a substantially continuous cap frangible under applied pressure secured to said shell overlying said film forming a sealed air pocket between said cap and said film, such that when the cap is squeezed, the increased pressure in said air pocket causes said cap to selectively and permanently rupture to expose said film covering said dispensing opening, thereby permitting the film to be opened to expose the dispensing opening.
19. The dispensing container of claim 18 wherein said shell and cap cooperate to form a non-geometric, three-dimensional sculptural design.
Description
RELATED APPLICATION DATA

The present application claims the priority of Provisional Application Serial No. 60/203,977 filed May 12, 2000 and entitled “Dispensing Container” and Provisional Application Serial No. 60/243,929 filed Oct. 27, 2000 and entitled “Dispensing Container” by Applicant herein.

FIELD OF THE INVENTION

The present invention relates to dispensing containers. Specifically, the present invention is a dispensing container that may be used to dispense material including fluids, pastes, sprays, powders, solids, or the like.

BACKGROUND OF THE INVENTION

Many materials are held and contained in dispensing containers. For example, foodstuffs, such as creamers, ketchup, and the like, are often contained in containers that serve many purposes. First, the container serves to hold and contain a fluid or diffuse material. Second, the container serves as a measurement of a single serving. Third, the container serves as a dispenser to dispense the material as desired. The challenge, then, is to provide an easily opened container that performs these functions while being leak-proof and impervious to bacteria and other contaminants.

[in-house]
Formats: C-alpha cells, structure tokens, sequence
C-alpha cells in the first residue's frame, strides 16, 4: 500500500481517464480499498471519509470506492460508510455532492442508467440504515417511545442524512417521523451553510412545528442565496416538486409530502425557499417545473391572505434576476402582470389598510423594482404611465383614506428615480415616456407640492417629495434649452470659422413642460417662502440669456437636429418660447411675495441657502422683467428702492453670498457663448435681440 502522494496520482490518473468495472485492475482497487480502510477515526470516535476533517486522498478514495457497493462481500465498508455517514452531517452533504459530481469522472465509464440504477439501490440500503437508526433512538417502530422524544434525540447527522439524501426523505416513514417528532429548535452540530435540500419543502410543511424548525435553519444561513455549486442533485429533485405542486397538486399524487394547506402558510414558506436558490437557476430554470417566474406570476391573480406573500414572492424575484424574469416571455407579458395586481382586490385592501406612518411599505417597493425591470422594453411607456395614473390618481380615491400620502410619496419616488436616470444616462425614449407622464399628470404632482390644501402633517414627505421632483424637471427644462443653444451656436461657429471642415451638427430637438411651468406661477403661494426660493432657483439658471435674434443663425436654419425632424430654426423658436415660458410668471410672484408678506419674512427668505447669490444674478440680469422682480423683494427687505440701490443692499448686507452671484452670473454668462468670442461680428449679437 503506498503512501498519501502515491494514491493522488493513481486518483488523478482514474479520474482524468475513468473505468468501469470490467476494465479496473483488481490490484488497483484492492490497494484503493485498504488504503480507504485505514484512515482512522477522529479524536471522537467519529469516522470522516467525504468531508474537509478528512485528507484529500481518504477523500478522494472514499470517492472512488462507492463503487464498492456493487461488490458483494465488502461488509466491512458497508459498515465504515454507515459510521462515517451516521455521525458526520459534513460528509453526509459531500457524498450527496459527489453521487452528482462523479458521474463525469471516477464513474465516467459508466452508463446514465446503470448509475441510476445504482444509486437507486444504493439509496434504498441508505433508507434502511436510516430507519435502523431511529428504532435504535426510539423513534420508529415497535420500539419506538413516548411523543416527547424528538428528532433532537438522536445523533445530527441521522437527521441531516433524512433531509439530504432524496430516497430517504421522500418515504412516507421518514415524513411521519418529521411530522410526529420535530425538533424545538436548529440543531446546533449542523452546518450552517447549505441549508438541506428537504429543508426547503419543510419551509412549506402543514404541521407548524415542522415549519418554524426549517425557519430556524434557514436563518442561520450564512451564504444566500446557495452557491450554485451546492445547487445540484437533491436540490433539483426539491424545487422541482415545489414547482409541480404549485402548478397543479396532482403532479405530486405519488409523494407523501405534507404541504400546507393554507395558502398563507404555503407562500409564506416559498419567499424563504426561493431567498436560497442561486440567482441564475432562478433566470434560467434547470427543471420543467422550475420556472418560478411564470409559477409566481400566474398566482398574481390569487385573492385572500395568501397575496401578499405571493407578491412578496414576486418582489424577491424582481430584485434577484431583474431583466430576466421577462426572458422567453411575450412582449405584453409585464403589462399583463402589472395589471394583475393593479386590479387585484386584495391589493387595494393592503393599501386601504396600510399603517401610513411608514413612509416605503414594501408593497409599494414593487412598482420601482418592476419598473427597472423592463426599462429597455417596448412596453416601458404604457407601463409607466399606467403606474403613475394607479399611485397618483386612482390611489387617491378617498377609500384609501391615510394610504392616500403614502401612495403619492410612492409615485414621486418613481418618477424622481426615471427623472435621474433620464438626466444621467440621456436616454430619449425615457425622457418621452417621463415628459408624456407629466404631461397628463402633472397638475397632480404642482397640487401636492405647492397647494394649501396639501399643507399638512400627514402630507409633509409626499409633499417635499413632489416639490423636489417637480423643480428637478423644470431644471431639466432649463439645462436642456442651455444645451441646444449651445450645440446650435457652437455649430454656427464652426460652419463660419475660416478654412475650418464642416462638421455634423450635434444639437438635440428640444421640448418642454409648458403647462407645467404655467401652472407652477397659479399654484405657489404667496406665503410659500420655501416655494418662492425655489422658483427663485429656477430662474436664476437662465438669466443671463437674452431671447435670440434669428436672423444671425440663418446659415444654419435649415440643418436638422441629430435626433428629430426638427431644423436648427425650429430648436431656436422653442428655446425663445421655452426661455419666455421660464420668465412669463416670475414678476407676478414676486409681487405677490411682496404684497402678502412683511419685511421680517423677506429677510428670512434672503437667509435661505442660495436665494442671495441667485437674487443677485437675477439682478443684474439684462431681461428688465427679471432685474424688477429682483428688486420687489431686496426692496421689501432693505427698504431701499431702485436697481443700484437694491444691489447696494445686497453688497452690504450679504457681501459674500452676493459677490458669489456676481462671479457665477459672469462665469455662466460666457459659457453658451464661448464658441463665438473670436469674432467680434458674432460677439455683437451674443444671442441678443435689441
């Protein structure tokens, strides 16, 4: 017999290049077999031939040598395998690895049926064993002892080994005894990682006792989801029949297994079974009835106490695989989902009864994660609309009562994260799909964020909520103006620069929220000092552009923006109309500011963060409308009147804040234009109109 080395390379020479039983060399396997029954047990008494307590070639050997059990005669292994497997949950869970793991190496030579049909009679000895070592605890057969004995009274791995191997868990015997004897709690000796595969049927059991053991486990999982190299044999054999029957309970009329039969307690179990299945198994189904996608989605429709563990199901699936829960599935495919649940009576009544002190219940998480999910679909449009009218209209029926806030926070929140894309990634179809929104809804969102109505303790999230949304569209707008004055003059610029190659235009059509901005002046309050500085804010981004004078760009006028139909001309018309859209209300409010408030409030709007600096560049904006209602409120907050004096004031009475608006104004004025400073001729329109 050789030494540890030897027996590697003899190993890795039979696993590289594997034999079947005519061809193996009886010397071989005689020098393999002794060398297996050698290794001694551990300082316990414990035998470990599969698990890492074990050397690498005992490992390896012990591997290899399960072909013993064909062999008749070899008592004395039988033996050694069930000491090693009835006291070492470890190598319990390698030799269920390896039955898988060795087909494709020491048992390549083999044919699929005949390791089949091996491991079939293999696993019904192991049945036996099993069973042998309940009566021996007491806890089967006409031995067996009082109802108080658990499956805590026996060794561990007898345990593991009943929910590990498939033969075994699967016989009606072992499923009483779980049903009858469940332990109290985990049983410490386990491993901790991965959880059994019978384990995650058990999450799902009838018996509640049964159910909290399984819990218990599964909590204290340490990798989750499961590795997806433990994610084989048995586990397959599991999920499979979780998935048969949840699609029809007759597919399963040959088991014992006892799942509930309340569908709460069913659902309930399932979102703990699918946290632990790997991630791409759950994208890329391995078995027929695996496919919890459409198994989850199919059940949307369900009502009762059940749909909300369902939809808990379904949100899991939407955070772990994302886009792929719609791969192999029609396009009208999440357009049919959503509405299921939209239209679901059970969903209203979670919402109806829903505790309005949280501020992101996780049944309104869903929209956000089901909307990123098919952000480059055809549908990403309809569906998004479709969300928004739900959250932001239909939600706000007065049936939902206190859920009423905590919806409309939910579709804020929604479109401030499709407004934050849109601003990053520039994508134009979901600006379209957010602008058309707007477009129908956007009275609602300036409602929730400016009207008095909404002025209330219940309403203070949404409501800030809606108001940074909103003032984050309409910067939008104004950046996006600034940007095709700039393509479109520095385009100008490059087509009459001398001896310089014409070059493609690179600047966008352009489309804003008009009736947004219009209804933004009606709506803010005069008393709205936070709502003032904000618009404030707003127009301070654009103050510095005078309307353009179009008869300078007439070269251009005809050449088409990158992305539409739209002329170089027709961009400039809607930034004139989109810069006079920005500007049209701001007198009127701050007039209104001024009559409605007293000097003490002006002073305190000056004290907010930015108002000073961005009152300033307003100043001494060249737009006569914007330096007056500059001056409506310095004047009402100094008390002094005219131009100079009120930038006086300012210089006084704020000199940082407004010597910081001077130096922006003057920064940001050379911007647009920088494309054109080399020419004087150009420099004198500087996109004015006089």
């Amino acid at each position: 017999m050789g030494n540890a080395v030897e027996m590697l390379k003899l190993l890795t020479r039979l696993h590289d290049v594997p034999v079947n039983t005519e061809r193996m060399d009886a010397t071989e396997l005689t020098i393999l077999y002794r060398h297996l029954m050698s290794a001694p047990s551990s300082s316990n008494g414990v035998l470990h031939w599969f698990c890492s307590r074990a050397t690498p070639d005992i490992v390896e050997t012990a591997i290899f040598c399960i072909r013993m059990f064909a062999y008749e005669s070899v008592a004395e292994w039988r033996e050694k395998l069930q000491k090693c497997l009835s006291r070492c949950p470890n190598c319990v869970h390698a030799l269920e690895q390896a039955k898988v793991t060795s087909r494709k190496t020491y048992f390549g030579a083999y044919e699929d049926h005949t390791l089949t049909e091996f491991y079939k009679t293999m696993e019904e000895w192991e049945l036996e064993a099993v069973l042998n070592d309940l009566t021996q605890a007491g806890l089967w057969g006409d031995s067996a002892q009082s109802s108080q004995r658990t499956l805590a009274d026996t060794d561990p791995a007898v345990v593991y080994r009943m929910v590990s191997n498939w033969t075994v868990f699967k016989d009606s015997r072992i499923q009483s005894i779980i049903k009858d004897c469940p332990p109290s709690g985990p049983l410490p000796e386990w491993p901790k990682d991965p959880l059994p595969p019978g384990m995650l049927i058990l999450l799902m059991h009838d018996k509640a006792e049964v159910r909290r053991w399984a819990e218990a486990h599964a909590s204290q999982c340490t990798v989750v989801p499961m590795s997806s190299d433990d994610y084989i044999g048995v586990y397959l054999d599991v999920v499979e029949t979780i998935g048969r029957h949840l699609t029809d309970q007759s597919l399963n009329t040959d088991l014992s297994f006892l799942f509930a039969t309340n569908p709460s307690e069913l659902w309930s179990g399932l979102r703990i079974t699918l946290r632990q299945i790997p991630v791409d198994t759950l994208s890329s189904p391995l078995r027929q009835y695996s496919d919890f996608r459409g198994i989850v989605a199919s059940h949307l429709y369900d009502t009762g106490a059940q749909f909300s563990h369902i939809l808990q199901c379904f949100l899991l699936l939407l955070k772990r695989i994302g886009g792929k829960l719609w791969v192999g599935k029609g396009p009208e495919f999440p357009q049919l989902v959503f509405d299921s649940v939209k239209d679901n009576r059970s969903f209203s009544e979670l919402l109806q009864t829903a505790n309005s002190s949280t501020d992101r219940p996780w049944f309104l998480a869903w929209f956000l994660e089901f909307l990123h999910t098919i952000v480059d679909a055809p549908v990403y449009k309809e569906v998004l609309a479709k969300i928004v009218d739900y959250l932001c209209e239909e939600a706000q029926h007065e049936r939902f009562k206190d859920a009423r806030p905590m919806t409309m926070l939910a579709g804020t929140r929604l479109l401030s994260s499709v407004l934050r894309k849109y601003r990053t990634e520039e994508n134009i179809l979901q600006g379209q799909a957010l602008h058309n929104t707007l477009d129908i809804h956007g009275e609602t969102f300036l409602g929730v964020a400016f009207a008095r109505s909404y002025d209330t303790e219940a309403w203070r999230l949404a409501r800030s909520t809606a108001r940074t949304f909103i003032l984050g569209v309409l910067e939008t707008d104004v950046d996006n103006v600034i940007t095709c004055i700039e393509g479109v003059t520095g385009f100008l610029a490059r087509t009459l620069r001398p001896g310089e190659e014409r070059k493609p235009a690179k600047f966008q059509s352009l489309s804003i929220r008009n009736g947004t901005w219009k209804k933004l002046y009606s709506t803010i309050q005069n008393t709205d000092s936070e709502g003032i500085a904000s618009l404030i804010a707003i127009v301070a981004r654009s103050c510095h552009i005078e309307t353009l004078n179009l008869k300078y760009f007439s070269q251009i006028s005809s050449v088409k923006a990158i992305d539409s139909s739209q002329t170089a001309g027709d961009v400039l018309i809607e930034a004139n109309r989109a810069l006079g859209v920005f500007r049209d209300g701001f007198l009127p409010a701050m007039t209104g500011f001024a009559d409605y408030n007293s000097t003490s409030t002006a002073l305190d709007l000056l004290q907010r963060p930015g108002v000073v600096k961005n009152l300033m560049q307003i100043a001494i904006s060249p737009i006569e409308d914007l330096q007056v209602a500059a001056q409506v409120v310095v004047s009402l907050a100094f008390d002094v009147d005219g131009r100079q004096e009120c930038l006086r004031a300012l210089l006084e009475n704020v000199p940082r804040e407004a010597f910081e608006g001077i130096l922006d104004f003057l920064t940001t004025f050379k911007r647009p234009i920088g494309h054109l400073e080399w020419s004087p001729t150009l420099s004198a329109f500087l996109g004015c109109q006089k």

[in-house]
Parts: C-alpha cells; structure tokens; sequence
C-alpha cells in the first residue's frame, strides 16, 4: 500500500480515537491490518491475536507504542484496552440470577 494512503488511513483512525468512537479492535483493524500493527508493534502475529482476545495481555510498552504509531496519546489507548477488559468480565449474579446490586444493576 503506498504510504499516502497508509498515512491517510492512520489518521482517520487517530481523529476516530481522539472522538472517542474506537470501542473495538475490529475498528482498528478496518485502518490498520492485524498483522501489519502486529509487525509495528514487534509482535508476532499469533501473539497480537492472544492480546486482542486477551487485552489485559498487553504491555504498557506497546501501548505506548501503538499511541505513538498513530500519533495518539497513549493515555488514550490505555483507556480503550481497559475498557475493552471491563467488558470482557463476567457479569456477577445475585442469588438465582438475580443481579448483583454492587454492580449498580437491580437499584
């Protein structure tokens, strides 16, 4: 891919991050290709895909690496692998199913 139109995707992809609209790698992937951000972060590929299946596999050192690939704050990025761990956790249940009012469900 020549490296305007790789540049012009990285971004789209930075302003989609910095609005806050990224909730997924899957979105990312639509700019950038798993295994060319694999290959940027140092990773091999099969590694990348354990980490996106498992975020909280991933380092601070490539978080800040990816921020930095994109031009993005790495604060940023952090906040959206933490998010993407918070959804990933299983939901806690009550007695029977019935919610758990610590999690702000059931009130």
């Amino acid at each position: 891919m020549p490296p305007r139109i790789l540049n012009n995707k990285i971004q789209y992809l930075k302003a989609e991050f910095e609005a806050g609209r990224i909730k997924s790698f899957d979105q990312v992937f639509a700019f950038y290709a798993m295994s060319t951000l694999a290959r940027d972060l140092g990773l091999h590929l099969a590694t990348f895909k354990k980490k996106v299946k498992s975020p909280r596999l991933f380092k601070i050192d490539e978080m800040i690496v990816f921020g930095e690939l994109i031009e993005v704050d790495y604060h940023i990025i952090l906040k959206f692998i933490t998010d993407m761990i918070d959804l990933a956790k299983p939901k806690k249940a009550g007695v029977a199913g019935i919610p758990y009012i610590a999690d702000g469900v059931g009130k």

Many dispensing containers are known in the prior art. For example, one dispensing container in the prior art is a squeezable packet used to dispense paste-like materials such as ketchup, toothpaste, and the like. Such packets are formed from a plastic sheet or a metal foil laminated with plastic. The packet is sealed around its perimeter and includes a notch or weakened portion at one point along its perimeter. The packet is opened by breaking the seal by tearing the packet at the notch. The contents are then squeezed from the packet.

A major drawback of such packets is that the packet often does not tear uniformly. Thus, it can be difficult to control or predict the size and location of the opening. Often, an opening is created that is too large, too small, or not in a convenient location along the packet. Alternatively, if the notch is absent or, if present, is not deep enough, the packet is difficult to open because of its plastic or foil-plastic construction. Another drawback is that these packets are difficult to open without applying pressure to the packet contents. Thus, these packets may eject the contents as the seal is broken, again creating a mess.

Another type of well known liquid dispensing container includes a small, frustoconical or cylindrical cup closed, typically using adhesive, with a removable paper or plastic lid attached along the cup's brim. The dispensing container is opened by grasping a tab connected to the lid and peeling the lid from the cup thereby breaking the seal and exposing the contents of the cup. The contents may be poured from the cup. Additionally, a spout may be provided somewhere along the brim of the cup to facilitate pouring.